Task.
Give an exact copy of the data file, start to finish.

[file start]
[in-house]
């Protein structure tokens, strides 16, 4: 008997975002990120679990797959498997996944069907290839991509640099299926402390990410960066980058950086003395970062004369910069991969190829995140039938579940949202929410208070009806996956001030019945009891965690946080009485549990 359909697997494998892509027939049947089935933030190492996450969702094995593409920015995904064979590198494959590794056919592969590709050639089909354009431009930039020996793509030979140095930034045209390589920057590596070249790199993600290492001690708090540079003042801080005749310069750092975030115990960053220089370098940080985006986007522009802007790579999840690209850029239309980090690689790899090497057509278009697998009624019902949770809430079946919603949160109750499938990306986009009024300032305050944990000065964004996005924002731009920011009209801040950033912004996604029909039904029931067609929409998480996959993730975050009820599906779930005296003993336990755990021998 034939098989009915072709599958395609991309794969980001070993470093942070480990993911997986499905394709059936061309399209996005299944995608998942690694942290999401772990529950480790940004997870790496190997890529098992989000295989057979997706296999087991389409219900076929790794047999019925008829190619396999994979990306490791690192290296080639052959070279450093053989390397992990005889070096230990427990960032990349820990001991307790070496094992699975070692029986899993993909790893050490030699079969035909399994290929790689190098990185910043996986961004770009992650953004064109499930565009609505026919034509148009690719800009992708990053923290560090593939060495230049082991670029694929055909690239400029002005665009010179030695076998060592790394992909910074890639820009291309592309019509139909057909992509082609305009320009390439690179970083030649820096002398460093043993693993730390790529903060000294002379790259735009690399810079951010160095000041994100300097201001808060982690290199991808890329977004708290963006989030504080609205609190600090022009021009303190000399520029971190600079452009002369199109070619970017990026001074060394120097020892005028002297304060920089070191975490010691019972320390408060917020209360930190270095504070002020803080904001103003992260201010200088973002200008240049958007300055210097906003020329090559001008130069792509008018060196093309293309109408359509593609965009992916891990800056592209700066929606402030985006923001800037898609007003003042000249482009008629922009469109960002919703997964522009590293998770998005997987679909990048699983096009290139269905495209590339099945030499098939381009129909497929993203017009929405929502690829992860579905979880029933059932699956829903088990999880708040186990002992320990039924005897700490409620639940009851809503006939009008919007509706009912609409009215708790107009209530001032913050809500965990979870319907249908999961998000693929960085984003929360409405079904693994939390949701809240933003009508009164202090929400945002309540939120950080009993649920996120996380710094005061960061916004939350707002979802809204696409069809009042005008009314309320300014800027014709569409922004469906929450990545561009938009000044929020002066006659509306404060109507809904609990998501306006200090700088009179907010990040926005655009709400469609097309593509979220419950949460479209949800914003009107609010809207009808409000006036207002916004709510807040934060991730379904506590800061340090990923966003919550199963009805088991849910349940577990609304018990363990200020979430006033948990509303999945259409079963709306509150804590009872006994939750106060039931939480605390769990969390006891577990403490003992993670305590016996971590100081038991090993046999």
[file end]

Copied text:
[in-house]
């Protein structure tokens, strides 16, 4: 008997975002990120679990797959498997996944069907290839991509640099299926402390990410960066980058950086003395970062004369910069991969190829995140039938579940949202929410208070009806996956001030019945009891965690946080009485549990 359909697997494998892509027939049947089935933030190492996450969702094995593409920015995904064979590198494959590794056919592969590709050639089909354009431009930039020996793509030979140095930034045209390589920057590596070249790199993600290492001690708090540079003042801080005749310069750092975030115990960053220089370098940080985006986007522009802007790579999840690209850029239309980090690689790899090497057509278009697998009624019902949770809430079946919603949160109750499938990306986009009024300032305050944990000065964004996005924002731009920011009209801040950033912004996604029909039904029931067609929409998480996959993730975050009820599906779930005296003993336990755990021998 034939098989009915072709599958395609991309794969980001070993470093942070480990993911997986499905394709059936061309399209996005299944995608998942690694942290999401772990529950480790940004997870790496190997890529098992989000295989057979997706296999087991389409219900076929790794047999019925008829190619396999994979990306490791690192290296080639052959070279450093053989390397992990005889070096230990427990960032990349820990001991307790070496094992699975070692029986899993993909790893050490030699079969035909399994290929790689190098990185910043996986961004770009992650953004064109499930565009609505026919034509148009690719800009992708990053923290560090593939060495230049082991670029694929055909690239400029002005665009010179030695076998060592790394992909910074890639820009291309592309019509139909057909992509082609305009320009390439690179970083030649820096002398460093043993693993730390790529903060000294002379790259735009690399810079951010160095000041994100300097201001808060982690290199991808890329977004708290963006989030504080609205609190600090022009021009303190000399520029971190600079452009002369199109070619970017990026001074060394120097020892005028002297304060920089070191975490010691019972320390408060917020209360930190270095504070002020803080904001103003992260201010200088973002200008240049958007300055210097906003020329090559001008130069792509008018060196093309293309109408359509593609965009992916891990800056592209700066929606402030985006923001800037898609007003003042000249482009008629922009469109960002919703997964522009590293998770998005997987679909990048699983096009290139269905495209590339099945030499098939381009129909497929993203017009929405929502690829992860579905979880029933059932699956829903088990999880708040186990002992320990039924005897700490409620639940009851809503006939009008919007509706009912609409009215708790107009209530001032913050809500965990979870319907249908999961998000693929960085984003929360409405079904693994939390949701809240933003009508009164202090929400945002309540939120950080009993649920996120996380710094005061960061916004939350707002979802809204696409069809009042005008009314309320300014800027014709569409922004469906929450990545561009938009000044929020002066006659509306404060109507809904609990998501306006200090700088009179907010990040926005655009709400469609097309593509979220419950949460479209949800914003009107609010809207009808409000006036207002916004709510807040934060991730379904506590800061340090990923966003919550199963009805088991849910349940577990609304018990363990200020979430006033948990509303999945259409079963709306509150804590009872006994939750106060039931939480605390769990969390006891577990403490003992993670305590016996971590100081038991090993046999």